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Plants with variegated foliage—foliage with a multicolored pattern—are quite popular among gardeners. The foliage of zebra grass can add both visual interest and privacy to your landscape. Under the right conditions, zebra grass can reach its lush 5- to 8-foot potential with a 4- to 6-foot spread. Its clumping habit makes it ideal to grow as a hedge. Water zebra grass regularly until it’s established. Then, it likely will only need watering during an extended dry spell. Moreover, the plant can benefit from a layer of compost each year.
The golden hakone grass is a most beautiful and distinct grass originating from Japan. It is one of my personal favourites for its beautifully marked green and yellow leaves which while a stronger yellow/gold in sun become a more subtle shade of greenish yellow in shade. While not the fastest to establish in the ground they are among the very best of grasses for use in pots and containers. These grasses are very long lived (10 to 20 years), and have very elegant leaves, which are much longer than wide reducing gradually to a pointed tip. The flowers are often described as ‘insignificant’, but with such beautiful foliage and overall shape they are hardly needed. This refined grass is deciduous so needs cutting down every spring but its foliage will stay intact for most of the winter and being relatively slow-growing it requires a re-potting only every other year or so. Grows to around 30cm – 45cm tall.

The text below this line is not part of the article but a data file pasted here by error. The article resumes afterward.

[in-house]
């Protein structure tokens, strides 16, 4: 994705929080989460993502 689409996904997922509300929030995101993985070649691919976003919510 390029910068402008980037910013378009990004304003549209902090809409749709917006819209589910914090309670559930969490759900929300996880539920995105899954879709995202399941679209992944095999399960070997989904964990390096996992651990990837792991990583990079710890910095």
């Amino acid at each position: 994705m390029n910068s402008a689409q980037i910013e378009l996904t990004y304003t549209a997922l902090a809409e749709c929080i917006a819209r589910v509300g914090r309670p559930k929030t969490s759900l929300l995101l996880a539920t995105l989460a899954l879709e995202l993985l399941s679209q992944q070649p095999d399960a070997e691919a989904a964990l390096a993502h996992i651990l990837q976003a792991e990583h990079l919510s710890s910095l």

Hakonechloa ‘Aureola’. Image: Neil Lucas
Water the plant frequently during the first year to encourage the development of strong roots. Water at least once a week afterward. Avoid over-watering, which encourages the grass to spread and grow wildly. Fertilize once with a slow-release fertilizer, ideally in spring. Over-fertilizing leads to excessive growth. Make sure the container gets at least four hours of sunlight indoors. Rhizome-forming varieties of ornamental grasses are known to be invasive, so transfer them to a bigger pot if they start to outgrow the original container. Spray pests on ornamental grass, such as aphids or spider mites, with water to remove them from the plant.